The S.M.A.R.T. Strategy To Landing Your Dream Job

November 18, 2015

Screen shot 2015-11-07 at 2.15.58 PMAt a recent University of Hartford event, I had the chance to share a vision that we all want to achieve: landing that dream job. A dream job is something we all want, but is it a pipe dream? For those proactive job seekers, it’s closer than you might think.

We are surrounded by plans in our everyday lives: business plans, marketing plans, even plans for the new mall opening up downtown. Despite the commonplace of planning, we rarely create our own plan for our career. However, with any great marketing campaign, sales growth or new building construction, plans are the backbone that lead to that success story. Here’s a look at how to create a plan that will help you land that dream job. I like to use the S.M.A.R.T. approach: Specific, Meaningful, Actionable, Realistic, and Timed.


I gave the audience four words:

You are an expert.

We are all experts in what we do. Whether it’s marketing, accounting or gardening, we have a level of expertise that can be shared and used to help others.

You are an authority.

While those reading this post might agree that they’re experts in a certain area, the evolution to becoming an authority is what makes you stand out. Being an authority means sharing and providing information to others about your expertise. It’s sharing those marketing tips or showing someone how to garden. In my last post, I talked about the origami master sitting on the airplane. Not only was he an expert in origami, but he was an authority in the art, as he was traveling back from judging an origami competition.

By focusing on your area of expertise and elevating yourself to an authority, you become a subject matter expert, which is desirable to organizations looking to fill that void. It also helps you focus on the type of job to go after.


Traditionally, the S.M.A.R.T. approach uses “measurable” as the M, however, while metrics and measures are important in a business plan, I believe ensuring a meaningful career is more aligned with this dream job strategy.

Author and speaker, Jim Collins once said:

“It is very difficult to have a meaningful life without meaningful work.”

“Meaningful work” means more than your occupation. Your role in society, your role as a parent, sibling, son or daughter, should have meaning as well. It should be meaningful to you, excite you and get you motivated everyday.

To me, a meaningful workplace is one that is philanthropic. The Salesforce Foundation leverages 1% of Salesforce’s technology, 1% of employee time, and 1% of equity to help improve communities around the world. This integrated philanthropic approach is called the 1-1-1 model, and other organizations around the world are adopting it as well.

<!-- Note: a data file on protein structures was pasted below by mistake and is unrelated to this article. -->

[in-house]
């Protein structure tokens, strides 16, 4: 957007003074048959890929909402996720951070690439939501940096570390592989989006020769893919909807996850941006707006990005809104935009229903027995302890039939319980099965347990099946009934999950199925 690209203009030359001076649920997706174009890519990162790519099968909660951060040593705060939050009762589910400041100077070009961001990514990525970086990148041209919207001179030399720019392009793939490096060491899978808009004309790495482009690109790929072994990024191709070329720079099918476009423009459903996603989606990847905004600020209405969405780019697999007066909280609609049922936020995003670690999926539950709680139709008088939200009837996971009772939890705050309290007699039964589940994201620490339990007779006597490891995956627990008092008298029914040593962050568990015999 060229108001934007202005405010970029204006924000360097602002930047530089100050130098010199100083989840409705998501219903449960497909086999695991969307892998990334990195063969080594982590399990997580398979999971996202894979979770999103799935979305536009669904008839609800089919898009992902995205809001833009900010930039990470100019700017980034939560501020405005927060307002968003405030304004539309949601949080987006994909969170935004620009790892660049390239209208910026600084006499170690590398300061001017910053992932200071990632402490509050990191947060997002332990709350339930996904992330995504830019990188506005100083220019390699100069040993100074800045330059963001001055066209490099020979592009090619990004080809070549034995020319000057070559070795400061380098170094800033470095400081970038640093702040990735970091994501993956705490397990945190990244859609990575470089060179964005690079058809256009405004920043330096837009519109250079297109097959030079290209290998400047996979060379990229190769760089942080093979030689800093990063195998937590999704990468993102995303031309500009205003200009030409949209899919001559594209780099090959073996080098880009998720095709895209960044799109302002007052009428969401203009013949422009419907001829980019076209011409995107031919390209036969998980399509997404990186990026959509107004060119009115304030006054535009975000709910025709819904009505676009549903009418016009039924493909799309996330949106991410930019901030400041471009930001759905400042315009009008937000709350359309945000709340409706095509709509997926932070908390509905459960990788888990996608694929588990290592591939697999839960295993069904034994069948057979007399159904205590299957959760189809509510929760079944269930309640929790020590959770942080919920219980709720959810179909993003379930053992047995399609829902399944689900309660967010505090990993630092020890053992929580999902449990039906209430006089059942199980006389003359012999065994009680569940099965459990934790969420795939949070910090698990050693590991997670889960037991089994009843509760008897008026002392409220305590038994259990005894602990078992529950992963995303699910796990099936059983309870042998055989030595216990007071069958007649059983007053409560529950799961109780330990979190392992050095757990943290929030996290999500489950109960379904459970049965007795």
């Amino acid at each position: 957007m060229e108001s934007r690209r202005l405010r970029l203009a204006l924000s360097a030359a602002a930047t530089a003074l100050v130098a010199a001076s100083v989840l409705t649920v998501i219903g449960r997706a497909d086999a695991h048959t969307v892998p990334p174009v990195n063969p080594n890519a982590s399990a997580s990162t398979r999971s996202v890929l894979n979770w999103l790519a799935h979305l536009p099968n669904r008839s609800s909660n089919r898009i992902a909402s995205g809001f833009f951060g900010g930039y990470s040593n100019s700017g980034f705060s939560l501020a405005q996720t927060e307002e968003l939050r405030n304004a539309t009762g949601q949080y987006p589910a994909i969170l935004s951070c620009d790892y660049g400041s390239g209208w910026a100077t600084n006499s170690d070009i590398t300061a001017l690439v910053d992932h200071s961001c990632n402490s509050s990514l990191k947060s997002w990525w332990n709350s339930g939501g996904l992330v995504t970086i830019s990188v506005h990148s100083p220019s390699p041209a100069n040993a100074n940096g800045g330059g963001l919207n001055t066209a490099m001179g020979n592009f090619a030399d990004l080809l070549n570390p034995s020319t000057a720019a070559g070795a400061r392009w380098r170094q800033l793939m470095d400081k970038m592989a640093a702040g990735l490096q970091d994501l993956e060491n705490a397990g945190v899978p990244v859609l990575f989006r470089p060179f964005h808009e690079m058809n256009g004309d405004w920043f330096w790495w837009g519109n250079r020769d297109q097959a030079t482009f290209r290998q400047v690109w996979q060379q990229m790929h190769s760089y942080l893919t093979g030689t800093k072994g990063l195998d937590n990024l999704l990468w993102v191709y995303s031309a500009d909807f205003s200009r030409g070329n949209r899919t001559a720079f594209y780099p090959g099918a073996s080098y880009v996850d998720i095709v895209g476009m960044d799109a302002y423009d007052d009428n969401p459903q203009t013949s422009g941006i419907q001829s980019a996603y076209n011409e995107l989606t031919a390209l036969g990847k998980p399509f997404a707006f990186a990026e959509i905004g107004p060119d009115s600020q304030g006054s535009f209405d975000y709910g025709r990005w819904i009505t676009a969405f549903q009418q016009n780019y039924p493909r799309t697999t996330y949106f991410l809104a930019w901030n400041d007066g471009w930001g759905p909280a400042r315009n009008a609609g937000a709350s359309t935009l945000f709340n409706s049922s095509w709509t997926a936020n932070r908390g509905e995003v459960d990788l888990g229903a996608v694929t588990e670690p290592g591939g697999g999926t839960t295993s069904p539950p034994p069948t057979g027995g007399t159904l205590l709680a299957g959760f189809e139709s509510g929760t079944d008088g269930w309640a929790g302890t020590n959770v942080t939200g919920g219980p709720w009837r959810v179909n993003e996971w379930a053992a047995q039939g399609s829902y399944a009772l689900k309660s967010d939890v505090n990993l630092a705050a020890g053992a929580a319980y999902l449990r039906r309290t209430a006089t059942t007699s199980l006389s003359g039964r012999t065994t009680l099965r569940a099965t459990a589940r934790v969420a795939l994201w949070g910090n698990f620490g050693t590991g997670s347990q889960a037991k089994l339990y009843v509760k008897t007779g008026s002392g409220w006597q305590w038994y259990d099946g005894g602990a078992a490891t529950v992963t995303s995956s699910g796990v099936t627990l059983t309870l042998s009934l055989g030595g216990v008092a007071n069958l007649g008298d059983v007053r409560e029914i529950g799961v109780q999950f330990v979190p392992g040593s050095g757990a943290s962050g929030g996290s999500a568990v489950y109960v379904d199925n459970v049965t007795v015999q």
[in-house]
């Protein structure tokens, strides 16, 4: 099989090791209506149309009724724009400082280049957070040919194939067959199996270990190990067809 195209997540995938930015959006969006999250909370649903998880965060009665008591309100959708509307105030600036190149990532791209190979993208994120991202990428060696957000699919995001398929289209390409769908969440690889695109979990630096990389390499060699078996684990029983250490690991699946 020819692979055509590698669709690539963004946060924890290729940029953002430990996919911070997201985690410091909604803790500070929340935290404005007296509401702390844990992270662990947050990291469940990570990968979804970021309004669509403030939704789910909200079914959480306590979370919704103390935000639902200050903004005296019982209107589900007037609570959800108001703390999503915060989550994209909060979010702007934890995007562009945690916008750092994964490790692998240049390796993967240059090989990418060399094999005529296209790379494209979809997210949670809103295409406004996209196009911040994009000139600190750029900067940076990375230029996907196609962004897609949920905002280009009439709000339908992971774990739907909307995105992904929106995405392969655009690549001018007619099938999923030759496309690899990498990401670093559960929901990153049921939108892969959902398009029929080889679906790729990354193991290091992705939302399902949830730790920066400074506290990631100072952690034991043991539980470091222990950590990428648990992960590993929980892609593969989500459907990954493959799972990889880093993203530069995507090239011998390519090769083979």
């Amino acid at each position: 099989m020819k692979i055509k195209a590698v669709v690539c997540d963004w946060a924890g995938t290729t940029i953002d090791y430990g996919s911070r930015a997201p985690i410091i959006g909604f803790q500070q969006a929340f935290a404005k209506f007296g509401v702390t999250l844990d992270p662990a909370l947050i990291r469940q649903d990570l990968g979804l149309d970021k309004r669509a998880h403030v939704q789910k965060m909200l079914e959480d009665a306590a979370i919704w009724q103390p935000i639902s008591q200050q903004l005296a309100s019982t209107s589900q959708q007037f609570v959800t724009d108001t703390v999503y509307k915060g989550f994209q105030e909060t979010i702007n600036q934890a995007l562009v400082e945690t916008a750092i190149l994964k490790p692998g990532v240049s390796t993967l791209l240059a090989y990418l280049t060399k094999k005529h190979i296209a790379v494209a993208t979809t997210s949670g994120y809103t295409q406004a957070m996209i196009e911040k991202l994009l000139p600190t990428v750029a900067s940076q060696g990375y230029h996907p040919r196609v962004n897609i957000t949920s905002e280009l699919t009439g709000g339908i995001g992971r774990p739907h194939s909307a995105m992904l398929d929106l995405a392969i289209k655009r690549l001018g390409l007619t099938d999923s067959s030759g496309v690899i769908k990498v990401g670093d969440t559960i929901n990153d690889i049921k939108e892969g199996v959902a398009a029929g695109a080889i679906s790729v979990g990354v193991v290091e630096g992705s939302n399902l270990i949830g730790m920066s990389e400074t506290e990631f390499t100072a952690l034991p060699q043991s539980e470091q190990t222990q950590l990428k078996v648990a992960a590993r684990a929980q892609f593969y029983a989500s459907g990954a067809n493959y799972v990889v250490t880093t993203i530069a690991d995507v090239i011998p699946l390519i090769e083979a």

Determine your action steps to grab that dream job. Oftentimes, it’s not going to fall in your lap; instead, you have to go after it. Networking is key. Determine the steps necessary to get there. For example, once you see a job of interest, find the hiring manager (often listed right on the LinkedIn job posting), and see how you’re connected. You’ll likely have a second or third connection. As Joseph Catrino mentioned during our session, “Reach out to your first connection and ask for an introduction. Never go right to the hiring manager if you don’t know them. Instead, get introduced by a mutual contact.”

For an #IRL approach, find out when your dream job company is attending or holding a conference. Attend the show to meet their team members. Live blog their event and share it with them. Demonstrate your value long before they hire you so their decision to hire you is a no-brainer.


It’s time to get your head out of the clouds and focus. Sure, we can work toward co-staring in the next Leonardo DiCaprio blockbuster (or maybe that’s just me), however, in addition to the job being actionable, it also must be realistic. Ask yourself these questions before you pursue that call to Steven Spielberg.

  • Do you have enough experience? Being overqualified will result in boredom, and you might be in over your head if you’re under-qualified.
  • How does it impact your work-life balance? Consider how your hours, commute, location, finances, etc. will be impacted.
  • Will you enjoy the day to day? While we all have good and bad days, you want that feeling of excitement when you start your day. Interview your future coworkers. Do you get along? If you enjoy writing, will you be writing a lot? Make sure the job taps your interests, and includes people you enjoy everyday.
  • Are you willing to make life changes for the job? Consider your deal breakers. It could be relocation, a change in hours, or the amount of travel.


Whether you’re in the market for a job now, or you’re currently employed and open to the idea, consider timing. When do you want to make a move? If you can take the time to plan out your strategy to approaching your dream job, you’ll be more likely to land it.

When I first got into marketing for B2B tech, I took three months to develop my plan and build my online reputation. I wanted to have great content, a good social following, and a clear vision of getting that first job. Once I landed my dream job at Radian6, I kept moving forward. Now my dream job journey continues at Salesforce. This plan works.

Take a look at my presentation slides below for more information on developing your career plan and landing your dream job with content.

Have you landed your dream job? What steps did you take to get there?

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